thorough" of all of the 13 provinces and municipalities in China
engaged in hukou reform.

3. (SBU) Congenoff recently traveled to Yunnan's provincial
capital of Kunming to meet with academics and Public Security
Bureau (PSB) officials on the hukou reform issue.
Unfortunately, the Yunnan PSB cancelled Congenoff's meeting
after arrival in Kunming, calling it "inconvenient." Congenoff
was nevertheless able to meet with academics at the Yunnan
Academy of Social Sciences (YASS) and to speak with rural
migrants in Kunming.

--------------------------------------------- -
BUT LITTLE CHANGE EXPECTED
--------------------------------------------- -

4. (SBU) Asked about the implications of the reforms, YASS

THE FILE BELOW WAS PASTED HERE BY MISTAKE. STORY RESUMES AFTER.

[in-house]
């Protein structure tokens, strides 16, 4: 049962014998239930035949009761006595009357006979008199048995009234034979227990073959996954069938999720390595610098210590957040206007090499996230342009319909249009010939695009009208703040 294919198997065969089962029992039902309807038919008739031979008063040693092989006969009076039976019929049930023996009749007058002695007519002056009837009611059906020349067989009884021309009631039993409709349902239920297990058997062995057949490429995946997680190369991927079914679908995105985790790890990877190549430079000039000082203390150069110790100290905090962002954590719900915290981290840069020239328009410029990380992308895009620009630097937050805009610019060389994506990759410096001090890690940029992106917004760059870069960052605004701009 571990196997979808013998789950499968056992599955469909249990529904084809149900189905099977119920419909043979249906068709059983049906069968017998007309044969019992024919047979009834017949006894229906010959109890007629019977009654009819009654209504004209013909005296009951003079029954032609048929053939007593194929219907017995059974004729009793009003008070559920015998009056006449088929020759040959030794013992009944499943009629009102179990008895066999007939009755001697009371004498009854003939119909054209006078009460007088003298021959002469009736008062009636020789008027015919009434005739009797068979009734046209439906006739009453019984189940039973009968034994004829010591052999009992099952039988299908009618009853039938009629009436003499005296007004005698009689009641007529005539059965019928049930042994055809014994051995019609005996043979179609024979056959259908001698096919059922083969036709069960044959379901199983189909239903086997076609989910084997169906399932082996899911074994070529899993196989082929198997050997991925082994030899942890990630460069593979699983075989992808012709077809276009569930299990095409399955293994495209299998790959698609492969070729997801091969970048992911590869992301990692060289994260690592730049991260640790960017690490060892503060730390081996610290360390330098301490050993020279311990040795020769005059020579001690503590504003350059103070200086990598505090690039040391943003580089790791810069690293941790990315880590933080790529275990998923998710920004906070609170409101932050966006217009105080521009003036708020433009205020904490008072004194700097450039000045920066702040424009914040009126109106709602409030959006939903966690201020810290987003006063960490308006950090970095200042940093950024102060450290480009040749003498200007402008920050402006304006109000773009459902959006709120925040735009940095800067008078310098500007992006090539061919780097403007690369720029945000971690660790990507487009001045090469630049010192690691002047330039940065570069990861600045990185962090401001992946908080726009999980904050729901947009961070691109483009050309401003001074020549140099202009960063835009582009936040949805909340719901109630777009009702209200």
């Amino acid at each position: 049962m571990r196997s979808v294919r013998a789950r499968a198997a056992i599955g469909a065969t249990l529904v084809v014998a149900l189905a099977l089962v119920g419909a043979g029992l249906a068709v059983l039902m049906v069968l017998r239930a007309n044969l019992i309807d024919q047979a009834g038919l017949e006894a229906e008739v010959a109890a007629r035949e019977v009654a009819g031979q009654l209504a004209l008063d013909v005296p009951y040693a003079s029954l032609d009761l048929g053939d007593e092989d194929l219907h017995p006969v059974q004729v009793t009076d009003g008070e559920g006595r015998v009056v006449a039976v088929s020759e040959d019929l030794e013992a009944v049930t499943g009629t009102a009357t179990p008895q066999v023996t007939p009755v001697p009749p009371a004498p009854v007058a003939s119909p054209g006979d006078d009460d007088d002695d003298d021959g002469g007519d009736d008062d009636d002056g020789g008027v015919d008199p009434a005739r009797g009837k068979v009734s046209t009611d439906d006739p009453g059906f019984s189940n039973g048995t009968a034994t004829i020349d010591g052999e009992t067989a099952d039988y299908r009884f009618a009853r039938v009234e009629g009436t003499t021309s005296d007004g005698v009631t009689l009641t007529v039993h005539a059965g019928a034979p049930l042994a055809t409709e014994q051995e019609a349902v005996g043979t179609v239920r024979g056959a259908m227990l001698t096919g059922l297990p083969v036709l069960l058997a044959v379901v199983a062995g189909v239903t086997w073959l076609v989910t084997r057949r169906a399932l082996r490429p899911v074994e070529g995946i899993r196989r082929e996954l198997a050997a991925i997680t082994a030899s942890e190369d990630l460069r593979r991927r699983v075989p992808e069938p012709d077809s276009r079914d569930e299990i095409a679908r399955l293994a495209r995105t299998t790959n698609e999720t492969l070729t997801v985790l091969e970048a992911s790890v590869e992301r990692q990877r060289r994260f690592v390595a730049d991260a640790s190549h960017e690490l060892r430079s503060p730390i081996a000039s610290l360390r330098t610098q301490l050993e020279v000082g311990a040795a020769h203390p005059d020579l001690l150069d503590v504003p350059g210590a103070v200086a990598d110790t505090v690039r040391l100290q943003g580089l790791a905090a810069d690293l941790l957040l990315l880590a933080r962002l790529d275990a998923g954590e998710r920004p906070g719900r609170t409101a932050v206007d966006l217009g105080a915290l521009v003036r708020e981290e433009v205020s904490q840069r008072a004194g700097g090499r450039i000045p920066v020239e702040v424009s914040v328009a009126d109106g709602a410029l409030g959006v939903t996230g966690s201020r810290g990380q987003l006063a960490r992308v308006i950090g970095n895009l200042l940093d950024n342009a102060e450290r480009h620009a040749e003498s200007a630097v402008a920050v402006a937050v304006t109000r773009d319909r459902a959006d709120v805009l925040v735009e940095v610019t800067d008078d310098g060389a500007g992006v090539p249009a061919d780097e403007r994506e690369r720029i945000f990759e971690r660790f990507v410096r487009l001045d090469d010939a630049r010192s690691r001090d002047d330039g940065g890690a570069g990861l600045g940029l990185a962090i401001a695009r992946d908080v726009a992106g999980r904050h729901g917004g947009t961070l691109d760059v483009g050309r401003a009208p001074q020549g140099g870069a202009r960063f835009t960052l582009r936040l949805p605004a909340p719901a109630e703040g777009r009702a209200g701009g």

Sociological Research Institute Director Mr. Qiao Hengrui was
quick to dispel expectations of dramatic change. Although he
confirmed that under the new regulations a change to an urban
hukou was theoretically possible, he added the important caveat
that applicants must satisfy two conditions. First, they must
prove that they own a residence in an urban area. Second, they
must furnish proof of "adequate and stable" income, an undefined
standard. Qiao said that "there was no easy way" for any
migrant to meet these requirements, especially when the vast
majority of rural migrants were poorly educated, and working in
menial jobs. He strongly disagreed with the statement that
Yunnan's changes were the "most thorough" of all areas engaged
in hukou reform.

5. (SBU) Qiao expressed the opinion that, with such high
standards, the new regulations would be of little or no help in
addressing problems associated with the province's urban-rural
divide: differences in job opportunities, social benefits,
health care, and education. He said that it would not be